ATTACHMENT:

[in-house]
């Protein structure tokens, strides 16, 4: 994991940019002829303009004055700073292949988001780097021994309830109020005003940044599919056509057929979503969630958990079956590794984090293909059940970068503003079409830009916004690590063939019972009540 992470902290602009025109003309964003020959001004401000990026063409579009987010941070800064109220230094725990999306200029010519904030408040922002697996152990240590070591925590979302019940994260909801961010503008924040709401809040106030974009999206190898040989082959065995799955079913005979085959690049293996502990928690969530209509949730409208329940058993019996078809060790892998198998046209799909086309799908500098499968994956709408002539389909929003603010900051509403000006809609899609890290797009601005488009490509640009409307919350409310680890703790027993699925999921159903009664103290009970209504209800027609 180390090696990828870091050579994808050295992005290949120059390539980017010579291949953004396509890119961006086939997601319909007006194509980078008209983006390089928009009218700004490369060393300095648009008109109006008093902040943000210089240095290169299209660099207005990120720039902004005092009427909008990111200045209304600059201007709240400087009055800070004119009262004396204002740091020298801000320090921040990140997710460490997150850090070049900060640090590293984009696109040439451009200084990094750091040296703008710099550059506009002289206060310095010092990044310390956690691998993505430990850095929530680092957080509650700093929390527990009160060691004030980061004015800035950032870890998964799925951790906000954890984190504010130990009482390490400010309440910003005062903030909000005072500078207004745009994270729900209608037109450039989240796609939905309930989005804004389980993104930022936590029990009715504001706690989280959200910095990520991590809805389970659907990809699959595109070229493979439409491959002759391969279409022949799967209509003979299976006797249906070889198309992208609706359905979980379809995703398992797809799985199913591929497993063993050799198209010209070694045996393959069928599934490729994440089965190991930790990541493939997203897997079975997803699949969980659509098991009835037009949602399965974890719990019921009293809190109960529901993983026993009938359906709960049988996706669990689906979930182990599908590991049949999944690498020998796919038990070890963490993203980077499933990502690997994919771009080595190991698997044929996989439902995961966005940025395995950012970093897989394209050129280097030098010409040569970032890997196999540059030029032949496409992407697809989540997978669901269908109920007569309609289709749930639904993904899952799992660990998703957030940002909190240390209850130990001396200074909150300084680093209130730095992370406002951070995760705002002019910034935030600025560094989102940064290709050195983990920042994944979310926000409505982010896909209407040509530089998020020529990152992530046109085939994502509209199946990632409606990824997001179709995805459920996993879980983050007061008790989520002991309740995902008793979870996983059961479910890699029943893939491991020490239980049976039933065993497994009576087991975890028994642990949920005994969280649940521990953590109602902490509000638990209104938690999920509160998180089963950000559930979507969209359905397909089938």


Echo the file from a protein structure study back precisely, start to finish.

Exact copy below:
[in-house]
């Protein structure tokens, strides 16, 4: 994991940019002829303009004055700073292949988001780097021994309830109020005003940044599919056509057929979503969630958990079956590794984090293909059940970068503003079409830009916004690590063939019972009540 992470902290602009025109003309964003020959001004401000990026063409579009987010941070800064109220230094725990999306200029010519904030408040922002697996152990240590070591925590979302019940994260909801961010503008924040709401809040106030974009999206190898040989082959065995799955079913005979085959690049293996502990928690969530209509949730409208329940058993019996078809060790892998198998046209799909086309799908500098499968994956709408002539389909929003603010900051509403000006809609899609890290797009601005488009490509640009409307919350409310680890703790027993699925999921159903009664103290009970209504209800027609 180390090696990828870091050579994808050295992005290949120059390539980017010579291949953004396509890119961006086939997601319909007006194509980078008209983006390089928009009218700004490369060393300095648009008109109006008093902040943000210089240095290169299209660099207005990120720039902004005092009427909008990111200045209304600059201007709240400087009055800070004119009262004396204002740091020298801000320090921040990140997710460490997150850090070049900060640090590293984009696109040439451009200084990094750091040296703008710099550059506009002289206060310095010092990044310390956690691998993505430990850095929530680092957080509650700093929390527990009160060691004030980061004015800035950032870890998964799925951790906000954890984190504010130990009482390490400010309440910003005062903030909000005072500078207004745009994270729900209608037109450039989240796609939905309930989005804004389980993104930022936590029990009715504001706690989280959200910095990520991590809805389970659907990809699959595109070229493979439409491959002759391969279409022949799967209509003979299976006797249906070889198309992208609706359905979980379809995703398992797809799985199913591929497993063993050799198209010209070694045996393959069928599934490729994440089965190991930790990541493939997203897997079975997803699949969980659509098991009835037009949602399965974890719990019921009293809190109960529901993983026993009938359906709960049988996706669990689906979930182990599908590991049949999944690498020998796919038990070890963490993203980077499933990502690997994919771009080595190991698997044929996989439902995961966005940025395995950012970093897989394209050129280097030098010409040569970032890997196999540059030029032949496409992407697809989540997978669901269908109920007569309609289709749930639904993904899952799992660990998703957030940002909190240390209850130990001396200074909150300084680093209130730095992370406002951070995760705002002019910034935030600025560094989102940064290709050195983990920042994944979310926000409505982010896909209407040509530089998020020529990152992530046109085939994502509209199946990632409606990824997001179709995805459920996993879980983050007061008790989520002991309740995902008793979870996983059961479910890699029943893939491991020490239980049976039933065993497994009576087991975890028994642990949920005994969280649940521990953590109602902490509000638990209104938690999920509160998180089963950000559930979507969209359905397909089938």